“A boy got a splinter in his eye, and his heart turned cold. Only two people noticed. One was a witch, and she took him for her own. The other was his best friend. And she went after him in ill-considered shoes, brave and completely unprepared.”
I wanted this book to never end, and I'd have sat in class with Hazel and traveled the frozen woods with her forever. I'm in love with this book.
Confession time: The Snow Queen is my favorite Anderson story and really the only one I read regularly. So I was sold on this story for that reason alone; however, it's a retelling, keep that in mind. And the first half of the book shows Hazel's mundane world. It's setup, real life, people she cares about and the ones she doesn't, and everything she's trying to escape and yet save. It might feel as if the book is not starting but I enjoyed seeing the world through Hazel's eyes. Her mind is a fertile and imaginative place and I loved seeing the potential magic in the mundane world.
Her friendship with Jack was beautifully done. Even when things are at their worst, her loyalty and love for him does not waver. I'll agree with another reviewer, they seem to complete each other - they are stronger together then separate and the author shows this very well. I've seen the amazing friendship that can come from that.
All the characters, even the ones inhabiting the woods, were so real and...human (most of them). Hazel and Jack of course stood out but two others were Ben, a boy she meets and who helps her, and the White Witch (More about that later!) The man and woman were also very interesting and were the cause of one of my longest breaks from the book as I digested it all. This segment was both familiar from the source material and also quite different and I found both sides of that interesting. The descriptions all the children give to them turned haunting as you heard it repeated again and again while learning of the results.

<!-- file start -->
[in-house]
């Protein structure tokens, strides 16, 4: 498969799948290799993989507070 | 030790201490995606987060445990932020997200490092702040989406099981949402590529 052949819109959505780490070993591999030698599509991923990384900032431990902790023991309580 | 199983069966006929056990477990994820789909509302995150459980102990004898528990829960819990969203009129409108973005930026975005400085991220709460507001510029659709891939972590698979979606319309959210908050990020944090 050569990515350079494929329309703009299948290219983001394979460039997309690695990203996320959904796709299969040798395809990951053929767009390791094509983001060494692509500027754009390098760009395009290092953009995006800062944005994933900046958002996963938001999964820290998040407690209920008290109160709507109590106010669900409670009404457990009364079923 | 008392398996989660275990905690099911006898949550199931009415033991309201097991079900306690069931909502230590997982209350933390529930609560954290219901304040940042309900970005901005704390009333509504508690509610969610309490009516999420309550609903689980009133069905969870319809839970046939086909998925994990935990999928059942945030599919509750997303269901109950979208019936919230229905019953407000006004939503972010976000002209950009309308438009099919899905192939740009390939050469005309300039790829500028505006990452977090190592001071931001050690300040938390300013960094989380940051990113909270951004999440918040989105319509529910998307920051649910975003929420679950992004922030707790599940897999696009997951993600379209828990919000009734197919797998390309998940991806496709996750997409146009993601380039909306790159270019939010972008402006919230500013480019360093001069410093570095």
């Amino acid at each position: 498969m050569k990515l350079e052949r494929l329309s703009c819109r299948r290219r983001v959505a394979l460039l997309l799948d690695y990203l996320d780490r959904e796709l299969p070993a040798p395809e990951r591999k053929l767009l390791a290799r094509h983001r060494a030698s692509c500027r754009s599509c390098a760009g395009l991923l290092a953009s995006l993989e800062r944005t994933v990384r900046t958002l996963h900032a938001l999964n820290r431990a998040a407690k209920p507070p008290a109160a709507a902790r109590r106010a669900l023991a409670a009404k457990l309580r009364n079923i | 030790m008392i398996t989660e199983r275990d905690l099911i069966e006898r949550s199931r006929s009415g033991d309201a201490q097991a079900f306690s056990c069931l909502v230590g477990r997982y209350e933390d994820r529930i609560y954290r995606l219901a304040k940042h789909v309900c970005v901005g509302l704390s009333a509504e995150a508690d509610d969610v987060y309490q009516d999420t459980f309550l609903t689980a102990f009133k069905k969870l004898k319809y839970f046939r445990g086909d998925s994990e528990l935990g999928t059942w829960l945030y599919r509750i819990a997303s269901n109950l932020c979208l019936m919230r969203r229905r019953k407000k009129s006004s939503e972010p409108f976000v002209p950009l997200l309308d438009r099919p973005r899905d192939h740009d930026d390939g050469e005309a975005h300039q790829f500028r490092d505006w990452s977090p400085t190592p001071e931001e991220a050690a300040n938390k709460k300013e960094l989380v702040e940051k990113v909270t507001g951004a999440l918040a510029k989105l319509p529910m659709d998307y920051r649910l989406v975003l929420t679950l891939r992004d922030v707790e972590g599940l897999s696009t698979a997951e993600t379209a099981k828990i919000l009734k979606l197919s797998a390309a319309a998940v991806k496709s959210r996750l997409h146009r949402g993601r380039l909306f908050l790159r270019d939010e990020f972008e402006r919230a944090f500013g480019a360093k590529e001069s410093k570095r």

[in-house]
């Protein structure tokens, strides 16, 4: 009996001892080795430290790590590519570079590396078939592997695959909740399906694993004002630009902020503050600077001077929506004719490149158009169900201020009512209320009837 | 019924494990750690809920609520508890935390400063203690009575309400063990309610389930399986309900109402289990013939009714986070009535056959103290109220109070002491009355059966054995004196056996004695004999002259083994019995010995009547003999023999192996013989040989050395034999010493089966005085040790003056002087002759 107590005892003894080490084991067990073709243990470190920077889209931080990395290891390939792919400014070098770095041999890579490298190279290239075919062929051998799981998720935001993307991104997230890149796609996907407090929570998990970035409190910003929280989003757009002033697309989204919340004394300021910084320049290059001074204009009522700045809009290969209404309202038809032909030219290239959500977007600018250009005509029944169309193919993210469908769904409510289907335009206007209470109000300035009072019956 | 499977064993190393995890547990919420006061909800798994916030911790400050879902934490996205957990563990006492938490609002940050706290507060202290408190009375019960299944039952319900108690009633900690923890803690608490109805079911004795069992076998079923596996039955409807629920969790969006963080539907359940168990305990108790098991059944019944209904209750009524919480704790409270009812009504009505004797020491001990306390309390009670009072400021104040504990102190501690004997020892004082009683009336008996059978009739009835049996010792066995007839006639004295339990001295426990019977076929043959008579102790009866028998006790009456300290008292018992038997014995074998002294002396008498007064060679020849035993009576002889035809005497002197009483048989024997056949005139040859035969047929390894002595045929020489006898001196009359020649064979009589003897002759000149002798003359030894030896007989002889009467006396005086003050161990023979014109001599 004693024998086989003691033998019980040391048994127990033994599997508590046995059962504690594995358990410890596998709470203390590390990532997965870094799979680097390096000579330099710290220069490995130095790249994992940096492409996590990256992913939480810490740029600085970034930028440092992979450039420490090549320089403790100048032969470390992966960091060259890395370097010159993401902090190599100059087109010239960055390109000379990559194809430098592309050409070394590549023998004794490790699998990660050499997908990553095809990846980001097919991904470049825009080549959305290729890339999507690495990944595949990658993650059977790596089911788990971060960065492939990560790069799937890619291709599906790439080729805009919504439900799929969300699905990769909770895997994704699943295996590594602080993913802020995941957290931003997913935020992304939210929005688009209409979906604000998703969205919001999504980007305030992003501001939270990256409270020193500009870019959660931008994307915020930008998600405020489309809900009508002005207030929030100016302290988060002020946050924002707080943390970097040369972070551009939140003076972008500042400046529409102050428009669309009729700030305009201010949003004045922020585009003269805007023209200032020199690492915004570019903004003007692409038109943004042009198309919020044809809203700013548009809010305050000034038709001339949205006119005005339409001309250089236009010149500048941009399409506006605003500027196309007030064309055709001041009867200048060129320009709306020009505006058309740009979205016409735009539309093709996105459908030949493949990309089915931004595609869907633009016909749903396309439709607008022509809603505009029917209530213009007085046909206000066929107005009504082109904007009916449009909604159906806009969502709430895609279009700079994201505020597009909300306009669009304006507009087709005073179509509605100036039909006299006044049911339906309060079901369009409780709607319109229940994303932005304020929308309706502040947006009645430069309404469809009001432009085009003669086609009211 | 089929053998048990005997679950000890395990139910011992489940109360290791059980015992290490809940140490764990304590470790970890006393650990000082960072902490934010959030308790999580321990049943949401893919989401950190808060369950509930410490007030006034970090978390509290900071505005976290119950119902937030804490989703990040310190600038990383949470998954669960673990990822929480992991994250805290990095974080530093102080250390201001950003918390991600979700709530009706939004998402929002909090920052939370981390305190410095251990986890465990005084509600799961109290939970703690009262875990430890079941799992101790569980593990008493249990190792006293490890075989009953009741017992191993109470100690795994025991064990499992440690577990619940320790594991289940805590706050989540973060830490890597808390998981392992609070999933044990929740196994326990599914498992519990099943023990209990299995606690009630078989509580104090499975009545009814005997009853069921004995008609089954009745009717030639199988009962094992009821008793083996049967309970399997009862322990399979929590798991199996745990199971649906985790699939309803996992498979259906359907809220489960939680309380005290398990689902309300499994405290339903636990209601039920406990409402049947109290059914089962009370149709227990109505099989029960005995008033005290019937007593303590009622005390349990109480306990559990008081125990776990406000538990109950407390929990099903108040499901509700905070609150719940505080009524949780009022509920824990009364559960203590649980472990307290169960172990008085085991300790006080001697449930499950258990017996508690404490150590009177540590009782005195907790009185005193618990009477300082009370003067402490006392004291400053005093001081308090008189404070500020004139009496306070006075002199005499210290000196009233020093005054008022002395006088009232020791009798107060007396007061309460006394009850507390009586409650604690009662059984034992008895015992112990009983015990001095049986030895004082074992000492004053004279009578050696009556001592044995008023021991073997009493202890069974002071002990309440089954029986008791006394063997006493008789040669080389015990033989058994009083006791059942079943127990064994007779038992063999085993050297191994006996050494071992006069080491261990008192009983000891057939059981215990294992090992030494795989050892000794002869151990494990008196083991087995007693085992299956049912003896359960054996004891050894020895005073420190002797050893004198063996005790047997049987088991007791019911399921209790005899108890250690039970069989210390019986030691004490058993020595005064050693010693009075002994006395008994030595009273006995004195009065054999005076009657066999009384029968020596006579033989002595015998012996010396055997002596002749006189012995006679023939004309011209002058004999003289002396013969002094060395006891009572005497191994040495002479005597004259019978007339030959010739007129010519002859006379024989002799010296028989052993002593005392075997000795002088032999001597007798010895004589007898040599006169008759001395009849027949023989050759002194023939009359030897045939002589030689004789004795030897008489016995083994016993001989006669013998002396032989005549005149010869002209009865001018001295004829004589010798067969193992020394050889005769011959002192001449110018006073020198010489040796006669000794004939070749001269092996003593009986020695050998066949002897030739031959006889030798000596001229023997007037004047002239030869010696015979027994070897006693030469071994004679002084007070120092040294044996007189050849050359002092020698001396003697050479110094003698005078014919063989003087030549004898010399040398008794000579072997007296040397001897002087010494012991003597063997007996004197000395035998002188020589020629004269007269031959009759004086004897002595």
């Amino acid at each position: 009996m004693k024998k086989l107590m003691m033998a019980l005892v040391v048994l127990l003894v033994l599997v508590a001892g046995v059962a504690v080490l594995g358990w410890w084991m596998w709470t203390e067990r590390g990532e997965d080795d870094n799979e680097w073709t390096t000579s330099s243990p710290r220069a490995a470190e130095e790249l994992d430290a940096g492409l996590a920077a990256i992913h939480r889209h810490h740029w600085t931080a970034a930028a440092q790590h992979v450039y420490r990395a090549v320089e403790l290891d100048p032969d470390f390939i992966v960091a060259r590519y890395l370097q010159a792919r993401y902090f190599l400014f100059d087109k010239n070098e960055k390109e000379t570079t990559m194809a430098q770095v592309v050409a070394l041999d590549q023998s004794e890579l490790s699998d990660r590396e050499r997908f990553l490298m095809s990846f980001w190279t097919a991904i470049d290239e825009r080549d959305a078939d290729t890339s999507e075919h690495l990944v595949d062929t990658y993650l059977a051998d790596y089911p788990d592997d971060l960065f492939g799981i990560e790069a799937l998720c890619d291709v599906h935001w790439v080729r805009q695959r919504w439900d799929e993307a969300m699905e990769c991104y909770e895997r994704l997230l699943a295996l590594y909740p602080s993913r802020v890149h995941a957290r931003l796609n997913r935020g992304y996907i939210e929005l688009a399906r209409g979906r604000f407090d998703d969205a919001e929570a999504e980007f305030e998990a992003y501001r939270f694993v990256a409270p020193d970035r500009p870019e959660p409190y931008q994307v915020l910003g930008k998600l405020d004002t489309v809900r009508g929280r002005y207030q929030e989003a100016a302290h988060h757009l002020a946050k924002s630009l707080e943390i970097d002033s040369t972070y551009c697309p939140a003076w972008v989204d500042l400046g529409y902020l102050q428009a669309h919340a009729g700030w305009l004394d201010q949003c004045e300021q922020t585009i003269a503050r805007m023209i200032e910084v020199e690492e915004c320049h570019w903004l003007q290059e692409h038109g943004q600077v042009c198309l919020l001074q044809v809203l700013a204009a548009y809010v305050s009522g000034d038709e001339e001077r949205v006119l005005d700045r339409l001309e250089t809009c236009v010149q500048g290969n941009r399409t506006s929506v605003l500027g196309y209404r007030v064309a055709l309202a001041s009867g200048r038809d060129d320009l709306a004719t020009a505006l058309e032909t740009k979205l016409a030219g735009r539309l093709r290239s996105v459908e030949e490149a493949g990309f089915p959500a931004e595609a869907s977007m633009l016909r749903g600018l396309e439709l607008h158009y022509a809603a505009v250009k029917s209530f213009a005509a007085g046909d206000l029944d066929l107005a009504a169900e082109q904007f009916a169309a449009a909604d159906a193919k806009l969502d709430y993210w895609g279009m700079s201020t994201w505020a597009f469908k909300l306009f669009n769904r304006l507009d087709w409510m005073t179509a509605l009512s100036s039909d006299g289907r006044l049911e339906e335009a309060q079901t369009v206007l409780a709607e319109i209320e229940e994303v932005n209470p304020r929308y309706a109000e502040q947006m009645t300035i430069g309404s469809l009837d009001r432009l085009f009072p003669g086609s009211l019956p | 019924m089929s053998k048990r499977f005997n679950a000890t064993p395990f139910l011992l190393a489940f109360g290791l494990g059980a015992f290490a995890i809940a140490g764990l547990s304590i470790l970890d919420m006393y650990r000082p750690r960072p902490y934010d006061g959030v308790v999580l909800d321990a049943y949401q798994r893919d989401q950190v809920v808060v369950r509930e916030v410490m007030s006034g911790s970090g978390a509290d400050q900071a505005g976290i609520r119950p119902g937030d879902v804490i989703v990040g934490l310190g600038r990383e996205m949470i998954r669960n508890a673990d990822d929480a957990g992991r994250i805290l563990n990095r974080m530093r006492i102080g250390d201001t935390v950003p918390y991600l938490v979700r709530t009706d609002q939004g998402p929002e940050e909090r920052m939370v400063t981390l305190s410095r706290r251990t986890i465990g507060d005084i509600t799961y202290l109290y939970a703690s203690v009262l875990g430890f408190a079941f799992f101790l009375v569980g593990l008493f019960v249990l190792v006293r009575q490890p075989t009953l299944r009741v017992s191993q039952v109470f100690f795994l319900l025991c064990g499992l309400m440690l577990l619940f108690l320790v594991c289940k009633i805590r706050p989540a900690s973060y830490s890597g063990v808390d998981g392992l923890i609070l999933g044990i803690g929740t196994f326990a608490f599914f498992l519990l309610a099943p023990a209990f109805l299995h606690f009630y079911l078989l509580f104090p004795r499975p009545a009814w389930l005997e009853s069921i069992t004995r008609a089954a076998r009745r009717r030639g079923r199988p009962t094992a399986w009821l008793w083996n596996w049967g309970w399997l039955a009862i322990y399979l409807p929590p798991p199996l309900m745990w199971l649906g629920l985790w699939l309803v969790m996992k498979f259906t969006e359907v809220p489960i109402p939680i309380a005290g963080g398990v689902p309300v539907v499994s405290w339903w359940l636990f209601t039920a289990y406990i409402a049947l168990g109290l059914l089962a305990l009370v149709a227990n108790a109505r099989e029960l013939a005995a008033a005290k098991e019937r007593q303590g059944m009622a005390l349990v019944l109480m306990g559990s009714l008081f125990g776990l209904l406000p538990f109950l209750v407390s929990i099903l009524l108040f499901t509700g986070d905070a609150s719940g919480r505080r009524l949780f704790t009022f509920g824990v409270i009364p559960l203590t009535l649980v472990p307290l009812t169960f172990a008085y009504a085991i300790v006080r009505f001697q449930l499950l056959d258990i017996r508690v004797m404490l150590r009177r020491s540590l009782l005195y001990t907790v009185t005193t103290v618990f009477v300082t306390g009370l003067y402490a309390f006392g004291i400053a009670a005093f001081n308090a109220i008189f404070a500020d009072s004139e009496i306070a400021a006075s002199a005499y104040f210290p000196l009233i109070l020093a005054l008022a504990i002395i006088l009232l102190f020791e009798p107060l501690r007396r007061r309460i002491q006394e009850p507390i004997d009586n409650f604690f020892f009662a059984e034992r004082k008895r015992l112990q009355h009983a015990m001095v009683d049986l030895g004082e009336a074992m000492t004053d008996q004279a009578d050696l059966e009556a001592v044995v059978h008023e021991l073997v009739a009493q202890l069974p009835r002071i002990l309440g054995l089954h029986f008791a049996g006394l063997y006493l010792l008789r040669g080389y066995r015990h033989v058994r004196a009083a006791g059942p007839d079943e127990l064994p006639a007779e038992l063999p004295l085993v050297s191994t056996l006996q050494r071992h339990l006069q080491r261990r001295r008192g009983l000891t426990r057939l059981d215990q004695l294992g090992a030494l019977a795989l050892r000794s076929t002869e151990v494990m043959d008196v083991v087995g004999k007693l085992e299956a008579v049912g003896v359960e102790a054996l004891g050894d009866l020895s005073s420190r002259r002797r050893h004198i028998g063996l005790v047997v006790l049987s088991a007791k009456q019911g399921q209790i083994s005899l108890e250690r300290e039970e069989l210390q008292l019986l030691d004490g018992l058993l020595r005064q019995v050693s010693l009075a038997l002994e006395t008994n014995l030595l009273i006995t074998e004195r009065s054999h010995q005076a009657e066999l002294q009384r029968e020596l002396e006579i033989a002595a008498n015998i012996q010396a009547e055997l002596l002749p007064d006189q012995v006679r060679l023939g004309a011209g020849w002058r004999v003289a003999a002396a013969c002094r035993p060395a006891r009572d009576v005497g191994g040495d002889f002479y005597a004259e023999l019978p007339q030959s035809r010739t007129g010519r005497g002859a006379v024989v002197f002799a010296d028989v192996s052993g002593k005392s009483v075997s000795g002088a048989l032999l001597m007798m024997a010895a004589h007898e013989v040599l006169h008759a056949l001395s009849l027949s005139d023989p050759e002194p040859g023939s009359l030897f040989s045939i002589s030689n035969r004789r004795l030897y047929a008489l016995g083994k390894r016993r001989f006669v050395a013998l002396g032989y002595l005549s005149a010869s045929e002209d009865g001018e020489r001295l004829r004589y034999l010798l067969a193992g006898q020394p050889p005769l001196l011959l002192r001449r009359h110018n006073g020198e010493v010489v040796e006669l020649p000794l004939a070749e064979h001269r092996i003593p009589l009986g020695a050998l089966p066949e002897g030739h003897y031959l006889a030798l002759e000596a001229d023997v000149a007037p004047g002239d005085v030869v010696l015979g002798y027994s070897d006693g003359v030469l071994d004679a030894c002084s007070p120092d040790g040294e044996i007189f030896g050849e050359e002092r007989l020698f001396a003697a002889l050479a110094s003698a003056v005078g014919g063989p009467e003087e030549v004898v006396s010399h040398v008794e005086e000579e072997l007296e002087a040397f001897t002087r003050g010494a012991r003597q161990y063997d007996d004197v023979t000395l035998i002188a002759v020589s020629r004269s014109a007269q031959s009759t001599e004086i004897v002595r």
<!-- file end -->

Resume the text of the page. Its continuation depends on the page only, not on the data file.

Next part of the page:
The White Witch was fascinating. My favorite moment with her was when she picked up Jack while he was sledding and as a joke comments, "Would you like some Turkish Delight?" So much description went into every moment with her...and that was, I felt, the one weakness. Here words alone rendered her as an other - inhuman - and people's reaction to her name built up the dread and sense of fear the author was going for. The constant descriptions of her actions connected with her words, in my opinion, almost worked against the ambiance that had been created.
I listened to the audiobook rather then reading the book first, something I've been more adventurous in doing lately. In this case, it worked out quite well. Kirby Heyborne took me a bit to get use to but he did a great job, capturing Hazel's thoughts so well.
And now for the ending. This is a LONG spoiler!
Despite my deep issues with the ending, I found this book to be a powerful and moving experience to listen to. I plan to read it at some point but I highly recommend the audiobook.
“Once upon a time, there was a boy named Jack who got lost in the woods. His best friend went after him. Along the way, she had many adventures. She met woodsmen, witches, and wolves. She found her friend in the thrall of a queen who lived in a palace of ice and had a heart to match. She rescued him with the help of a magical object. And they returned home, together, and they lived on, somehow, ever after.
It went something like that, anyway.”